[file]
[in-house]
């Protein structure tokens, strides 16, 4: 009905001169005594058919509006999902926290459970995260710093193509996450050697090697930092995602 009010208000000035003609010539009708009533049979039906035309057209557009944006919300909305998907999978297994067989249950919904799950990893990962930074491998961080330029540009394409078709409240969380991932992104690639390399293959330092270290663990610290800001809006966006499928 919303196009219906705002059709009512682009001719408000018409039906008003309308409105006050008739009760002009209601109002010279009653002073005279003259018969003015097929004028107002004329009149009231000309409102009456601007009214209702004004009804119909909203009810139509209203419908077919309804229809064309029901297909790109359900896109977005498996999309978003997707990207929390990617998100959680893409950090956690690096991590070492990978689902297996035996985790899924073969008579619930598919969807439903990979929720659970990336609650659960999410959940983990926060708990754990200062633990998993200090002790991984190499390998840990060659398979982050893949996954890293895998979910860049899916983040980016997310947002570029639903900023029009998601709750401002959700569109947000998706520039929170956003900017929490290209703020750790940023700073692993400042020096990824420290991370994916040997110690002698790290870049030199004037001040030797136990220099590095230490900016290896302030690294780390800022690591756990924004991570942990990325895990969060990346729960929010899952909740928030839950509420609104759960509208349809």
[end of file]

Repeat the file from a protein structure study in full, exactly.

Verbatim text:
[in-house]
């Protein structure tokens, strides 16, 4: 009905001169005594058919509006999902926290459970995260710093193509996450050697090697930092995602 009010208000000035003609010539009708009533049979039906035309057209557009944006919300909305998907999978297994067989249950919904799950990893990962930074491998961080330029540009394409078709409240969380991932992104690639390399293959330092270290663990610290800001809006966006499928 919303196009219906705002059709009512682009001719408000018409039906008003309308409105006050008739009760002009209601109002010279009653002073005279003259018969003015097929004028107002004329009149009231000309409102009456601007009214209702004004009804119909909203009810139509209203419908077919309804229809064309029901297909790109359900896109977005498996999309978003997707990207929390990617998100959680893409950090956690690096991590070492990978689902297996035996985790899924073969008579619930598919969807439903990979929720659970990336609650659960999410959940983990926060708990754990200062633990998993200090002790991984190499390998840990060659398979982050893949996954890293895998979910860049899916983040980016997310947002570029639903900023029009998601709750401002959700569109947000998706520039929170956003900017929490290209703020750790940023700073692993400042020096990824420290991370994916040997110690002698790290870049030199004037001040030797136990220099590095230490900016290896302030690294780390800022690591756990924004991570942990990325895990969060990346729960929010899952909740928030839950509420609104759960509208349809």